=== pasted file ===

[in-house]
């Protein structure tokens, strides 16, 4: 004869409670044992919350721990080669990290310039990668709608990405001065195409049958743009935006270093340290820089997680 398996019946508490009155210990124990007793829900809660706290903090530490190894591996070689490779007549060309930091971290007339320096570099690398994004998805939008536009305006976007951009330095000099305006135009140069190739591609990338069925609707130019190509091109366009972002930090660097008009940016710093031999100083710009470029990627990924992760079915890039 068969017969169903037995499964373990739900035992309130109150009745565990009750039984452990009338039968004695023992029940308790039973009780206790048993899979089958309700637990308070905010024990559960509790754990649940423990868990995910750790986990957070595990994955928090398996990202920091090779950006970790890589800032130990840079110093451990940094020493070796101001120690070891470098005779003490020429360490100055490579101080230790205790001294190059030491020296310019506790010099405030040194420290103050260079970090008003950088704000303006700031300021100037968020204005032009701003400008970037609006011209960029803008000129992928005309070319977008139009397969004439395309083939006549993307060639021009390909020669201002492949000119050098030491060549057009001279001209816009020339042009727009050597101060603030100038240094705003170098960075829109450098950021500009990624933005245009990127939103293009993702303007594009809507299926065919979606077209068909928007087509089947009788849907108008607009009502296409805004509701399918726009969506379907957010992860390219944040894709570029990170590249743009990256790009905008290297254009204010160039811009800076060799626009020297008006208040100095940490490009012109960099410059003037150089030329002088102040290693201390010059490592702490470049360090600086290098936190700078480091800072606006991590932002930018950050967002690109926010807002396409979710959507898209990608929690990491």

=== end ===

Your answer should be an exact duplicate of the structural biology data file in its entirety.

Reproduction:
[in-house]
């Protein structure tokens, strides 16, 4: 004869409670044992919350721990080669990290310039990668709608990405001065195409049958743009935006270093340290820089997680 398996019946508490009155210990124990007793829900809660706290903090530490190894591996070689490779007549060309930091971290007339320096570099690398994004998805939008536009305006976007951009330095000099305006135009140069190739591609990338069925609707130019190509091109366009972002930090660097008009940016710093031999100083710009470029990627990924992760079915890039 068969017969169903037995499964373990739900035992309130109150009745565990009750039984452990009338039968004695023992029940308790039973009780206790048993899979089958309700637990308070905010024990559960509790754990649940423990868990995910750790986990957070595990994955928090398996990202920091090779950006970790890589800032130990840079110093451990940094020493070796101001120690070891470098005779003490020429360490100055490579101080230790205790001294190059030491020296310019506790010099405030040194420290103050260079970090008003950088704000303006700031300021100037968020204005032009701003400008970037609006011209960029803008000129992928005309070319977008139009397969004439395309083939006549993307060639021009390909020669201002492949000119050098030491060549057009001279001209816009020339042009727009050597101060603030100038240094705003170098960075829109450098950021500009990624933005245009990127939103293009993702303007594009809507299926065919979606077209068909928007087509089947009788849907108008607009009502296409805004509701399918726009969506379907957010992860390219944040894709570029990170590249743009990256790009905008290297254009204010160039811009800076060799626009020297008006208040100095940490490009012109960099410059003037150089030329002088102040290693201390010059490592702490470049360090600086290098936190700078480091800072606006991590932002930018950050967002690109926010807002396409979710959507898209990608929690990491």